Repackaging a Debian package for use with Breezy
sistpoty at ubuntu.com
Mon Feb 20 21:35:23 GMT 2006
(moving to ubuntu-motu list, as I think this is a better place for this
Am Montag 20 Februar 2006 21:00 schrieb Andrew Conkling:
> Hey Stefan, thanks for the reply.
> I didn't even think to check if it would be added; that's great to
> hear! (It also spurs me on to get a few things worked on so that the
> version in Dapper would be even more stable and usable. :)
Great... however there is not really time left even for dapper to bring new
versions in, since we are already in UpstreamVersionFreeze. That means, that
we need to ask for an exception for all newer upstream versions and of course
need a good reason for it (like fixing bugs).
> I understand that it can't be added to Breezy, but all the same, I
> would like to create a package for Breezy that I can host on the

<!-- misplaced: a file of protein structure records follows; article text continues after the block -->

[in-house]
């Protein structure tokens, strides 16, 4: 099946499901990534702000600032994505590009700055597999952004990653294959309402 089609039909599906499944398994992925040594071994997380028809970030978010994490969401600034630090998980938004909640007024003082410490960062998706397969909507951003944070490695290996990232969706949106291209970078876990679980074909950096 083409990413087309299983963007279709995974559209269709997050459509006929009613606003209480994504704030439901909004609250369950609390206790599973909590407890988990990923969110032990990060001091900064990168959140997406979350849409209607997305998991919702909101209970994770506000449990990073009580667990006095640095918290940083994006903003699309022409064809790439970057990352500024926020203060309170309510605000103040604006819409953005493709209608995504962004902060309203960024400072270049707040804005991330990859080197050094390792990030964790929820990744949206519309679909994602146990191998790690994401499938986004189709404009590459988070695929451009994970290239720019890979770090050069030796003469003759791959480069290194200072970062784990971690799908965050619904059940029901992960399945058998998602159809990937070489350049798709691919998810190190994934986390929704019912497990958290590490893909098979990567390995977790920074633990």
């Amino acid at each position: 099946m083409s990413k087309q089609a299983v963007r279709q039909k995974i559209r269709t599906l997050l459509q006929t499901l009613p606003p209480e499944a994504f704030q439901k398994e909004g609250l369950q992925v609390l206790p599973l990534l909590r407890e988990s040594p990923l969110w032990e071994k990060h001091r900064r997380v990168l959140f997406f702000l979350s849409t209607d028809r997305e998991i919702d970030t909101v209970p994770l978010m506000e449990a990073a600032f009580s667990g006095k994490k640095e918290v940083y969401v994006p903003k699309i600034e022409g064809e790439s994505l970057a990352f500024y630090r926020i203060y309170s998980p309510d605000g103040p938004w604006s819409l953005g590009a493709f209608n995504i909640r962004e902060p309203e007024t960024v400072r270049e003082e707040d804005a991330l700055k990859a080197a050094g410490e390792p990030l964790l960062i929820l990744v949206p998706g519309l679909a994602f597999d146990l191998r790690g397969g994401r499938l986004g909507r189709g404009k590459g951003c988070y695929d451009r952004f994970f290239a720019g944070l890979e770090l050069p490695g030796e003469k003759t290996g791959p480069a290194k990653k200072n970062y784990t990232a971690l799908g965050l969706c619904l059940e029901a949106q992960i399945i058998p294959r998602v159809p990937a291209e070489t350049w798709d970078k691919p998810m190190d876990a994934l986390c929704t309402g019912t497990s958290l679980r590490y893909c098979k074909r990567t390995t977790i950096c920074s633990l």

> website (and install for my own use). I guess you could consider it
> an exercise in package creation and edition. I'll look for a how-to
> on modifying a Dapper package for use in Breezy.
Ok, I'll try with a very quick guide:
0) install build-essential, pbuilder (you'll need to set this up to use breezy
sources, but you seem to have already done this :). Packages you might also
need are debhelper, cdbs, devscripts and fakeroot.
1) get the (dapper) sourcepackage.
Option a) You can do this either with packages.ubuntu.com/pygmy -> dapper. At
the bottom, there are three links (for native packages it would be two), that
you need to download: the .dsc-file, the .orig.tar.gz and the .diff.gz. Run
dpkg-source -x *dsc to extract the sourcepackage.